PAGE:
Intentionally misgendering a person can be reasonably expected to create a feeling of being bullied or harassed, and is unacceptable behavior at events and in our community. This includes intentionally using incorrect pronouns or otherwise referring to another person as a gender other than their gender once stated.
A judge who intentionally misgenders a person or declines to act when they become aware of another person doing so is failing in their responsibility to create a safe and positive play environment.
A safe environment is a basic expectation of any tournament. Creating and maintaining that is one of our primary duties as judges, a duty we share with tournament organizers. We believe it is essential to clarify this issue as we know it has been a recent topic of discussion in many judge communities.
WHAT THIS LOOKS LIKE IN PRACTICE
As a judge, you have an obligation to stop the harassment that’s going on at your event. If you are having a problem with people harassing other people at an event, there are two things you should do.
1. Stop the match, separate the players, and issue the appropriate penalty:
- If this occurs at a Regular REL, this is a Serious Problem. An effort should be made to educate players before and during events on what’s appropriate and what is not, but any person engaging in any Serious Problem (intentional misgendering included) must be removed from your event. The tournament organizer will need to determine if they will remove the player from the venue entirely.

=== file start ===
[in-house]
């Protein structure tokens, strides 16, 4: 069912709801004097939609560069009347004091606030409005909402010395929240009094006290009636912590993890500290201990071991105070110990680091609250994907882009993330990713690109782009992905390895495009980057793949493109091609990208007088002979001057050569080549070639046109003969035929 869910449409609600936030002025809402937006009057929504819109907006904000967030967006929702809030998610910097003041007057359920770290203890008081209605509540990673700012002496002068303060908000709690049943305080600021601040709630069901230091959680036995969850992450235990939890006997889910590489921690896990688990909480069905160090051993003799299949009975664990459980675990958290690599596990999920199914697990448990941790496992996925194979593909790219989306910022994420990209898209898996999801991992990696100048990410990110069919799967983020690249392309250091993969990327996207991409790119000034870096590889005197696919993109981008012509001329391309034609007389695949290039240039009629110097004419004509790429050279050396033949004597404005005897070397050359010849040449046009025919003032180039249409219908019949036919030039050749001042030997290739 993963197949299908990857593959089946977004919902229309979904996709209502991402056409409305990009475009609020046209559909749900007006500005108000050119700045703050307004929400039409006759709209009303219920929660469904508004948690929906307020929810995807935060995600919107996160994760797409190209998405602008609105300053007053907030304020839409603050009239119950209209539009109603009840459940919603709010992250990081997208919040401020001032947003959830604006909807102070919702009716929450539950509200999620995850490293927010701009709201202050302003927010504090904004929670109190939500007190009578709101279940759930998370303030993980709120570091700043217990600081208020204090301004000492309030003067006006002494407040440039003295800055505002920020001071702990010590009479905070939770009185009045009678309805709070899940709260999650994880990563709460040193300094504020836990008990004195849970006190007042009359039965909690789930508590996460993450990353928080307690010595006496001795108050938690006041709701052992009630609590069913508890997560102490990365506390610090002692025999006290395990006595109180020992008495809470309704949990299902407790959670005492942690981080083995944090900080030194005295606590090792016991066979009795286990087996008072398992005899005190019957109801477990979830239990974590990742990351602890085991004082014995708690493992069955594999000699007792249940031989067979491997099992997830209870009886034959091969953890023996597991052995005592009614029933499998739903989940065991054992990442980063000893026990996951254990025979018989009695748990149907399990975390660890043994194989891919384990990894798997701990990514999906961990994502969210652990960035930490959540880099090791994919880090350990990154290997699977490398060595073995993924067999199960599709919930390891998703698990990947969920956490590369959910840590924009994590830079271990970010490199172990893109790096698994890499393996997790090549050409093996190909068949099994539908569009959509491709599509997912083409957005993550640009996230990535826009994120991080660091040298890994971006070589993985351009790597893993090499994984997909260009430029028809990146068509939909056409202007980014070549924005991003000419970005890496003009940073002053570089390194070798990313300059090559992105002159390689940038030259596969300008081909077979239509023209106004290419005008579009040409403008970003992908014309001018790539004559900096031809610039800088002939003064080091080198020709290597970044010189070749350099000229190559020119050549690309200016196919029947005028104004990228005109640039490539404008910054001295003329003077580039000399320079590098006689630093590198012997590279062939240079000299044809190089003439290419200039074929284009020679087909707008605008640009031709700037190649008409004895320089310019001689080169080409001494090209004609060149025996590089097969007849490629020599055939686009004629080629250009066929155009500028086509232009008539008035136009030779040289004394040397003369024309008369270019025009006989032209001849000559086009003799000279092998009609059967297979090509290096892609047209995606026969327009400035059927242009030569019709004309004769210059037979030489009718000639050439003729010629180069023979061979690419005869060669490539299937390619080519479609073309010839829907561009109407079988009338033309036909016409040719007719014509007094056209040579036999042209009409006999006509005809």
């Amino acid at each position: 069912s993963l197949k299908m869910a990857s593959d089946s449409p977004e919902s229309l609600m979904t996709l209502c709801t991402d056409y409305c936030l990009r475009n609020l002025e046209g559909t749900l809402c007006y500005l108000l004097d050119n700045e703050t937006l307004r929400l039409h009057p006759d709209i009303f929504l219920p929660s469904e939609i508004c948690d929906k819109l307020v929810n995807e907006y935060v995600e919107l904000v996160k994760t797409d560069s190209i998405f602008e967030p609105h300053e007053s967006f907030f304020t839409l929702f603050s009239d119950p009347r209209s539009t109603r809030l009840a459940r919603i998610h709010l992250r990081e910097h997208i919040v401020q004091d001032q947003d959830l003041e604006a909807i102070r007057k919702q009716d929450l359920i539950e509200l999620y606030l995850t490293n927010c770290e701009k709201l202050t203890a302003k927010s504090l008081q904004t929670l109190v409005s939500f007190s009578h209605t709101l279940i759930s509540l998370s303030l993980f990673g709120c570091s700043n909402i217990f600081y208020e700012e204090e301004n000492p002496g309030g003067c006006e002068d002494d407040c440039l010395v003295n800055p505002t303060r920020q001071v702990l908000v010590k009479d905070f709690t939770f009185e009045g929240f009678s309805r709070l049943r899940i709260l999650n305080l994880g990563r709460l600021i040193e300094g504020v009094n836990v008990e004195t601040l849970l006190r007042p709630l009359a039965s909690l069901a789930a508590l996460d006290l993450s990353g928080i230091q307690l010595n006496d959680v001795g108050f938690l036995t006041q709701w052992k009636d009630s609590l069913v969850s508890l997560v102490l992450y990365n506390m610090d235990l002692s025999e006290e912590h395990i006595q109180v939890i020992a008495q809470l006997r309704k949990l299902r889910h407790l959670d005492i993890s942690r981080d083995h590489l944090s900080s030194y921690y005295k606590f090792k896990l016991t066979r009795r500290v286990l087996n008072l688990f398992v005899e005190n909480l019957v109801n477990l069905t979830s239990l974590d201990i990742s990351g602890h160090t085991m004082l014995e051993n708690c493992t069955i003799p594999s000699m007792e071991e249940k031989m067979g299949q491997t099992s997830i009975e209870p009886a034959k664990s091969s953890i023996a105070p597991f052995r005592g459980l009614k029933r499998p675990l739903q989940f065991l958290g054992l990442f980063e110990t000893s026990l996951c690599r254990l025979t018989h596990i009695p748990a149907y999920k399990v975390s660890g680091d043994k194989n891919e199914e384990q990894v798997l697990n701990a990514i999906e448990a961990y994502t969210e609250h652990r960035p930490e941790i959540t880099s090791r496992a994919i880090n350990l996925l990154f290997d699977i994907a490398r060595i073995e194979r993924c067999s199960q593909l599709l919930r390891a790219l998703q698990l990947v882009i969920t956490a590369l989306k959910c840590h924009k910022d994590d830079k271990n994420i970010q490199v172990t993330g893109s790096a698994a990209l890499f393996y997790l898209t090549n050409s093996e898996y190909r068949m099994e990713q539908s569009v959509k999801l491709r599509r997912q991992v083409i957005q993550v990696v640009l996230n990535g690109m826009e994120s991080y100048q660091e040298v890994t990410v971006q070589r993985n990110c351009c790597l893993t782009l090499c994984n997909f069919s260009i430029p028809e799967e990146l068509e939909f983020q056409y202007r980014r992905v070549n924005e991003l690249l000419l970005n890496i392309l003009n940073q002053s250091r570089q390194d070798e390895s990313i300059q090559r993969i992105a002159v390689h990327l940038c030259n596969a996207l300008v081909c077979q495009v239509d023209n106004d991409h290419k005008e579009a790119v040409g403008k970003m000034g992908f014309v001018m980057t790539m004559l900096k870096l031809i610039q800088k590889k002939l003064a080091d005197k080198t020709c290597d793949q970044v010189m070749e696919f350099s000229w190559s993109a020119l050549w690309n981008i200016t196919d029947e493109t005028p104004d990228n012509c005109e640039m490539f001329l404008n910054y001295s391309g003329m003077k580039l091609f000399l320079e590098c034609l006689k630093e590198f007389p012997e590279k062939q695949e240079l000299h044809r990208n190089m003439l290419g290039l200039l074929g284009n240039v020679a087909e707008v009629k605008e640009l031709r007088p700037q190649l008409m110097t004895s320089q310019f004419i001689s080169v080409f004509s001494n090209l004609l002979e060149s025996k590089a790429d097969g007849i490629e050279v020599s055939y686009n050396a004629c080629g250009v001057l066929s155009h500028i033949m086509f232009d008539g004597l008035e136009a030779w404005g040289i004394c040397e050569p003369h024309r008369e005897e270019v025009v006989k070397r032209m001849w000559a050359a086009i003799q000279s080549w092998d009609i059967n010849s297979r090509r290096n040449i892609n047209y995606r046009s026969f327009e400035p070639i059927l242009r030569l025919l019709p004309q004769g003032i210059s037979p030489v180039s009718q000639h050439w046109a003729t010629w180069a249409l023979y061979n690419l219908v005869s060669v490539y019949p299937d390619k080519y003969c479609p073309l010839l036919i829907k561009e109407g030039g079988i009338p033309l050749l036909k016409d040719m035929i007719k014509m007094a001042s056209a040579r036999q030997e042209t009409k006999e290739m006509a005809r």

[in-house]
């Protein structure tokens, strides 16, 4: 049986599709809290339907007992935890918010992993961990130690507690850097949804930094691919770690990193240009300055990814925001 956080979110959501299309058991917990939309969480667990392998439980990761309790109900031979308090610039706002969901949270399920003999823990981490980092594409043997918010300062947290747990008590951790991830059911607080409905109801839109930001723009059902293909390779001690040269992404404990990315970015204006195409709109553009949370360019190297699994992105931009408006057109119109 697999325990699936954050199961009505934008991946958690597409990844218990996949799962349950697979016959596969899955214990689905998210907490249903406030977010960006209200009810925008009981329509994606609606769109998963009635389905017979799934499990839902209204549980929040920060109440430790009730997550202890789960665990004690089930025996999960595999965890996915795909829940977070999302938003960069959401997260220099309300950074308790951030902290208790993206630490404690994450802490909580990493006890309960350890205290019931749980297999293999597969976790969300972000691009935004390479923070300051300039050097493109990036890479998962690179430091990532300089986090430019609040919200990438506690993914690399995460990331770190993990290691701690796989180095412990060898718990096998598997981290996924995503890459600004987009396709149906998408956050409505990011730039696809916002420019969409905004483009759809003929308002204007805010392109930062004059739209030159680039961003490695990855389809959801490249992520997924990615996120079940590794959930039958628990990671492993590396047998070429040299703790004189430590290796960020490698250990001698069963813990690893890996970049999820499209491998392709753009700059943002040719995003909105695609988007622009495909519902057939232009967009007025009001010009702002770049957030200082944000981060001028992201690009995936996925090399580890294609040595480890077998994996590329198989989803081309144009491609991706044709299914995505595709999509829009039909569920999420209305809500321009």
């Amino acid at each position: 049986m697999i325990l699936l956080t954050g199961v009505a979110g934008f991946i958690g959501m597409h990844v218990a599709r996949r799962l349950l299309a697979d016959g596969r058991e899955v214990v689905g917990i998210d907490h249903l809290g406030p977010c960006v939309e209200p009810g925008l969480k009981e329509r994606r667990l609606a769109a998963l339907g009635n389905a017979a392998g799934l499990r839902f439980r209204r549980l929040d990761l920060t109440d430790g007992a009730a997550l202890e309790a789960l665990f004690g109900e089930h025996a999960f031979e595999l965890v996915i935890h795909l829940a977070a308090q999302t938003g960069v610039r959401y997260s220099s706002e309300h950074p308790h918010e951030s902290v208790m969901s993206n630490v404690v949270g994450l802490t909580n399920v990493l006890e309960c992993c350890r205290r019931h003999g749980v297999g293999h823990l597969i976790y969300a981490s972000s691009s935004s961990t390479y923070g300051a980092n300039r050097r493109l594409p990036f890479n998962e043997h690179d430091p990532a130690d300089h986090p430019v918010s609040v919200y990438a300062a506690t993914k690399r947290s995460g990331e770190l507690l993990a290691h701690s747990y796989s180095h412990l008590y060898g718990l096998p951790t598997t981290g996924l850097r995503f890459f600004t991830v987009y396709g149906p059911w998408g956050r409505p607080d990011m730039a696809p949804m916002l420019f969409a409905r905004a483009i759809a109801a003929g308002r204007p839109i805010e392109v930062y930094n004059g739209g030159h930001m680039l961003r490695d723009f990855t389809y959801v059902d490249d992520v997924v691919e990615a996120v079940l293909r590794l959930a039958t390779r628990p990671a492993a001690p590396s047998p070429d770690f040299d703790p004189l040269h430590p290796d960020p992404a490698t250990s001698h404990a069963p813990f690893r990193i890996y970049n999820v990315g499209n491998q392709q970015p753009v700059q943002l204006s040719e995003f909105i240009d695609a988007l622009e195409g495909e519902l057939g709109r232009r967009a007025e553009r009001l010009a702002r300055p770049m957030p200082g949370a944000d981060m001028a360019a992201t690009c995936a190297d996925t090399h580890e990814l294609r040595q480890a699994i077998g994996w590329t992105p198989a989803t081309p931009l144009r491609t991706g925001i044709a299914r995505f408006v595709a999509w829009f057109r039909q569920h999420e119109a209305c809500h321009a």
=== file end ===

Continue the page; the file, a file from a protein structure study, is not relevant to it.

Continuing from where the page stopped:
- If this occurs at Competitive REL, this behavior is USC – Major. After the match loss is applied and the players are separated, the judge should take the time to talk to the offending player. If the misgendering was done with malicious intent, the player does not feel remorse for their action, or the action is repeated at a later time, the penalty is upgraded to Disqualification, and the player should be removed from the event. The tournament organizer will need to determine if they will remove the player from the venue entirely.
2. Organizers have a shared responsibility for creating a safe space. Therefore, in addition to issuing the appropriate penalty above, you must also make the tournament organizer aware of the issue to give them an opportunity to address the situation based on their own policies and the WPN Code of Conduct.